The eight-time All-Star started his career playing for the Toronto Blue Jays when he was drafted in 1995 and, after a few years, was drafted as the pitcher for the Philadelphia Phillies. There he pitched a perfect game, making it the twentieth perfect game in MLB history.
24. Bob Feller
It's no surprise Bob Feller made it to this list per Gameday News, with nicknames like "The Heater from Van Meter," "Bullet Bob," and "Rapid Robert." Achieving unbelievable records, Feller played in the MLB for 18 seasons as a seasoned pitcher for the Cleveland Indians.
Recognized as one of the most dominant pitchers on the mound, "Bullet Bob" left baseball with a win-loss record of 266-162, a World Series title, a Triple Crown, and three no-hitters. This baseball prodigy was inducted into the Baseball Hall of Fame in 1962.
23. Steve "Lefty" Carlton
Nicknamed "Lefty" for his high achievements as a left-handed pitcher, Steve Carlton dominated the game, making him one of the greatest pitchers of all time, according to Gameday News. Carlton has the second-most lifetime wins of any left-handed pitcher and second-most lifetime strikeouts.
With these killer stats, the left-handed legend earned his way to the top as he played for six different teams in the MLB. Lefty was a force to be reckoned with between his ten-time All-Star title, two-time World Series champion success, and being the first pitcher to win four Cy Young Awards.
22. Mariano Rivera
Spending most of his career as a relief pitcher, this "Sandman" earned his place as one of the greatest pitchers of all time, according to Gameday News. Mariano Rivera spent 19 seasons in the MLB playing for the New York Yankees, proving his loyalty to his team.
In addition to being nicknamed "Sandman," Rivera also went by "Mo." Mo had a killer career during his time pitching for the Yankees, which left him with 652 saves and 952 finishes, the most recorded in MLB history. With stats like this, it's no surprise Rivera was a five-time World Series champ and 13-time All-Star player.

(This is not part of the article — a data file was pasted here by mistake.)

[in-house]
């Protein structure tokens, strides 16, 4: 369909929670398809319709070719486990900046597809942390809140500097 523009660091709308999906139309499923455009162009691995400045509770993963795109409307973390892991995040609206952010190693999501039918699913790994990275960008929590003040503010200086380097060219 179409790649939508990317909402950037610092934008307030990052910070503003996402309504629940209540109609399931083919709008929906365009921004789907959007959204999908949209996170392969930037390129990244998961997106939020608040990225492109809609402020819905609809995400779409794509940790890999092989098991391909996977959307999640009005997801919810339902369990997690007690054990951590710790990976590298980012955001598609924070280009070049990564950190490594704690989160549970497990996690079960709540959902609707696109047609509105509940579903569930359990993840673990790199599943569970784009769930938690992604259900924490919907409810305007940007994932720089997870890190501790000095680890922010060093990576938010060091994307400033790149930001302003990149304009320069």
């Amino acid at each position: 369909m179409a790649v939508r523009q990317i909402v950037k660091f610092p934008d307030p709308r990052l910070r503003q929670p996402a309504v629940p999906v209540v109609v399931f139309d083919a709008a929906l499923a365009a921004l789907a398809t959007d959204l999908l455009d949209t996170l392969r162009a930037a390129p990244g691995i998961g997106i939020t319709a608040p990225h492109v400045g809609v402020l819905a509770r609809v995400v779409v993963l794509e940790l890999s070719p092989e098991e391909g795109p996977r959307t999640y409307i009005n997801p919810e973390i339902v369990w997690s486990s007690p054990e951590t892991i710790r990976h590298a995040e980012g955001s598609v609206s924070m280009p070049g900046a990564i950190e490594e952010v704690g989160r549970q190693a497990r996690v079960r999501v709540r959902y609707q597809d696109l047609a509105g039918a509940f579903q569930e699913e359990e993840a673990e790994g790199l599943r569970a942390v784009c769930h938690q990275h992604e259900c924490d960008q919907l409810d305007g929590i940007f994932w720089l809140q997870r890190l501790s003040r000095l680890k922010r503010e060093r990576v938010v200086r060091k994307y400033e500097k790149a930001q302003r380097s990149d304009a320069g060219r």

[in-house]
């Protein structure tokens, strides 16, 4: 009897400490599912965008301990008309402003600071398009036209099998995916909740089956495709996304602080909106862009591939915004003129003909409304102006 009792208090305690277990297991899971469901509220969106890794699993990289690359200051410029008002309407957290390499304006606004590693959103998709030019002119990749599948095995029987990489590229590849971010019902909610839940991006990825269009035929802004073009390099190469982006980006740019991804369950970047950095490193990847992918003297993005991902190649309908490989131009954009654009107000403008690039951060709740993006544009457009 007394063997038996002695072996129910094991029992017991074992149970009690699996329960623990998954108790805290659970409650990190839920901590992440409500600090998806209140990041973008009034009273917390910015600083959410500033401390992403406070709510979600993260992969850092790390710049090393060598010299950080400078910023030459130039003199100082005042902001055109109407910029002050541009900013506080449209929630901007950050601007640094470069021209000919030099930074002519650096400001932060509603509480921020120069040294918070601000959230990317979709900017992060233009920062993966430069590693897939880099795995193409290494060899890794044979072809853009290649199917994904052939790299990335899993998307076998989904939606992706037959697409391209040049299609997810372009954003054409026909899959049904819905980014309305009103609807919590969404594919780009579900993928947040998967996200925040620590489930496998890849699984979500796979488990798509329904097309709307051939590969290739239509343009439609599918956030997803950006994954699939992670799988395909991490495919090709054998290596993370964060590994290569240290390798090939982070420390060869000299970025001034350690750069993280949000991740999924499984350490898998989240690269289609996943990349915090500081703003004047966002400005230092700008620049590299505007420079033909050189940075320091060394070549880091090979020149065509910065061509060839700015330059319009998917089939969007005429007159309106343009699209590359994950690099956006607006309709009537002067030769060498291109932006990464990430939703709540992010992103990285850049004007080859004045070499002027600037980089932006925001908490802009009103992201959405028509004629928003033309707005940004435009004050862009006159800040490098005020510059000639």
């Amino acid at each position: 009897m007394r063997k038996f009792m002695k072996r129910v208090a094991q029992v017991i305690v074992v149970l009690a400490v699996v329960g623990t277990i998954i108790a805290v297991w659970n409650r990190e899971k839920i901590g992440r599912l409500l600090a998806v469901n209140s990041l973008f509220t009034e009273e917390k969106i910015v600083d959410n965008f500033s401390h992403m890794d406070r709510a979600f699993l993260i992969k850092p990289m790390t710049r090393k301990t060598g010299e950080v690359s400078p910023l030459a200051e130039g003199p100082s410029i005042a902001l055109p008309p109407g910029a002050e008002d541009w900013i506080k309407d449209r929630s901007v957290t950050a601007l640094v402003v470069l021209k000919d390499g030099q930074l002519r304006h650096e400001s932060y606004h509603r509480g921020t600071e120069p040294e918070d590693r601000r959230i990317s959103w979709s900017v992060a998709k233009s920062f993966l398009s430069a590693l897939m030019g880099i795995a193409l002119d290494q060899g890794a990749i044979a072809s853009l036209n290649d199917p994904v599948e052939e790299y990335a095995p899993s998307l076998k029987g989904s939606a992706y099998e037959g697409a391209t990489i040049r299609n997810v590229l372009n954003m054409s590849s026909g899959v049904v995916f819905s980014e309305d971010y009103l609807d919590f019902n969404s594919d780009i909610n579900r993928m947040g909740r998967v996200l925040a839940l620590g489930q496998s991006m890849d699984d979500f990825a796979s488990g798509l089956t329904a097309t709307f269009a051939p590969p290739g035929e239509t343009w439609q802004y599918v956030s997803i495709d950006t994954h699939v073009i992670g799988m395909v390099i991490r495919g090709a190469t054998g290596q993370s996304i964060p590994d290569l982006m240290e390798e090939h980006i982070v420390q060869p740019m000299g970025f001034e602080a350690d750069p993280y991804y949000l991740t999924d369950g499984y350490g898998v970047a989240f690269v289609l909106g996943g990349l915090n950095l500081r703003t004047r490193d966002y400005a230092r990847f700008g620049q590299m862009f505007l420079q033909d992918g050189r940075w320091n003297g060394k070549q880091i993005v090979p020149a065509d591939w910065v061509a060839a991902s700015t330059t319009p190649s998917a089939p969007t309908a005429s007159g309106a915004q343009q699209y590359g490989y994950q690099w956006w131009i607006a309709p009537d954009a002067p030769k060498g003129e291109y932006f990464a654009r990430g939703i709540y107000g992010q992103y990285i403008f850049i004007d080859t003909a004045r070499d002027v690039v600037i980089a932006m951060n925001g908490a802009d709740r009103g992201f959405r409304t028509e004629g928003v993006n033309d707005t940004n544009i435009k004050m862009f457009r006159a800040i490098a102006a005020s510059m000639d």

21. Leroy "Satchel" Paige
Being one of the first Black pitchers in MLB, Leroy Paige helped break down the racial barriers that existed within pro sports. The talented athlete joined the MLB at age 42 after being drafted by the Cleveland Indians. It was there his career unfolded, making him one of the greatest pitchers of all time, according to Gameday News.
Joining the league at 42, Paige didn't retire until he was 59 years old, recording him as the oldest player to retire in professional baseball. To round out his career, Leroy "Satchel" Paige retired as a two-time MLB All-Star and a World Series champion!
20. Robert "Lefty" Grove
Starting in the minor leagues in the 1920s, this superstar athlete quickly moved up to the big leagues, where he earned his title as one of the strongest baseball players in history, per Gameday News. Robert "Lefty" Grove became a star pitcher, setting records for years to come.
Lefty led the American League in strikeouts for seven years in a row and the most wins in four separate seasons. Talk about a come-up story. Robert "Lefty" Grove became a six-time All-Star, two-time Triple Crown titleholder, and won two World Series championships.
19. Carl Hubbell
Nicknamed "The Meal Ticket" and "King Carl" for his insane skill set as an athlete, Carl Hubbell is remembered as one of the most legendary pitchers ever to exist, per Gameday News. Hubbell joined the league in 1928 as a pitcher for the New York Giants, where he played until 1943.